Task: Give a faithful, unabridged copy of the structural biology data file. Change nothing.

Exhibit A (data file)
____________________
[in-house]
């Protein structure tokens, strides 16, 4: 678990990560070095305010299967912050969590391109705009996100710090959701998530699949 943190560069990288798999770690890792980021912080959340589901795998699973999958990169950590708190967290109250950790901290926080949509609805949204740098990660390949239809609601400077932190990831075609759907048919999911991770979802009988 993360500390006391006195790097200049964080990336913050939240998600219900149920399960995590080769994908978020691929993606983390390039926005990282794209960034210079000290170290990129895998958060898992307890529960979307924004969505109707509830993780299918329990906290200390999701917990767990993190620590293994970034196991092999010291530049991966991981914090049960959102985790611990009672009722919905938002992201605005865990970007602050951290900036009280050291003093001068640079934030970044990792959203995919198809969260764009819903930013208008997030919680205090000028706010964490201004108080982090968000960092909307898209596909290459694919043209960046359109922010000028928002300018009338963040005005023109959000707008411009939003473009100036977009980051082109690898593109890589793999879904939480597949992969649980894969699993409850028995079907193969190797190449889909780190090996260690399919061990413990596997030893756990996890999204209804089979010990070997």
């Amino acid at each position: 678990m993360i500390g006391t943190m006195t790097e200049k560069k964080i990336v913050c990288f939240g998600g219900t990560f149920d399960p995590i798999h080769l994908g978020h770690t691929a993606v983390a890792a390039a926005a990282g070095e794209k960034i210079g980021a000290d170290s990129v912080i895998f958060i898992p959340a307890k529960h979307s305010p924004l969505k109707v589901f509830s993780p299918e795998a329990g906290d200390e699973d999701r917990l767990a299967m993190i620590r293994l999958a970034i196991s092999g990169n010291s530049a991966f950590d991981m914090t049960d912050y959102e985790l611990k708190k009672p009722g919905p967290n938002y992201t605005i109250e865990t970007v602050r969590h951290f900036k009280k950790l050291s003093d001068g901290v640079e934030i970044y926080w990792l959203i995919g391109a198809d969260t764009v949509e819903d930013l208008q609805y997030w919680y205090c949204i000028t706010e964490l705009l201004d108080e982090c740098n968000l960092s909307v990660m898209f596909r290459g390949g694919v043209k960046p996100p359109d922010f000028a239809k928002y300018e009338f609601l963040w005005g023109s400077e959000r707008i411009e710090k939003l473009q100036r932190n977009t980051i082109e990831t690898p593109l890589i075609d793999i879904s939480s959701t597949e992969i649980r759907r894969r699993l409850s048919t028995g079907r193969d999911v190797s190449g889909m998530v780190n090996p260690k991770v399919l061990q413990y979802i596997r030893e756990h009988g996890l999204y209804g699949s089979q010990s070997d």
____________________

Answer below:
[in-house]
């Protein structure tokens, strides 16, 4: 678990990560070095305010299967912050969590391109705009996100710090959701998530699949 943190560069990288798999770690890792980021912080959340589901795998699973999958990169950590708190967290109250950790901290926080949509609805949204740098990660390949239809609601400077932190990831075609759907048919999911991770979802009988 993360500390006391006195790097200049964080990336913050939240998600219900149920399960995590080769994908978020691929993606983390390039926005990282794209960034210079000290170290990129895998958060898992307890529960979307924004969505109707509830993780299918329990906290200390999701917990767990993190620590293994970034196991092999010291530049991966991981914090049960959102985790611990009672009722919905938002992201605005865990970007602050951290900036009280050291003093001068640079934030970044990792959203995919198809969260764009819903930013208008997030919680205090000028706010964490201004108080982090968000960092909307898209596909290459694919043209960046359109922010000028928002300018009338963040005005023109959000707008411009939003473009100036977009980051082109690898593109890589793999879904939480597949992969649980894969699993409850028995079907193969190797190449889909780190090996260690399919061990413990596997030893756990996890999204209804089979010990070997």
């Amino acid at each position: 678990m993360i500390g006391t943190m006195t790097e200049k560069k964080i990336v913050c990288f939240g998600g219900t990560f149920d399960p995590i798999h080769l994908g978020h770690t691929a993606v983390a890792a390039a926005a990282g070095e794209k960034i210079g980021a000290d170290s990129v912080i895998f958060i898992p959340a307890k529960h979307s305010p924004l969505k109707v589901f509830s993780p299918e795998a329990g906290d200390e699973d999701r917990l767990a299967m993190i620590r293994l999958a970034i196991s092999g990169n010291s530049a991966f950590d991981m914090t049960d912050y959102e985790l611990k708190k009672p009722g919905p967290n938002y992201t605005i109250e865990t970007v602050r969590h951290f900036k009280k950790l050291s003093d001068g901290v640079e934030i970044y926080w990792l959203i995919g391109a198809d969260t764009v949509e819903d930013l208008q609805y997030w919680y205090c949204i000028t706010e964490l705009l201004d108080e982090c740098n968000l960092s909307v990660m898209f596909r290459g390949g694919v043209k960046p996100p359109d922010f000028a239809k928002y300018e009338f609601l963040w005005g023109s400077e959000r707008i411009e710090k939003l473009q100036r932190n977009t980051i082109e990831t690898p593109l890589i075609d793999i879904s939480s959701t597949e992969i649980r759907r894969r699993l409850s048919t028995g079907r193969d999911v190797s190449g889909m998530v780190n090996p260690k991770v399919l061990q413990y979802i596997r030893e756990h009988g996890l999204y209804g699949s089979q010990s070997d």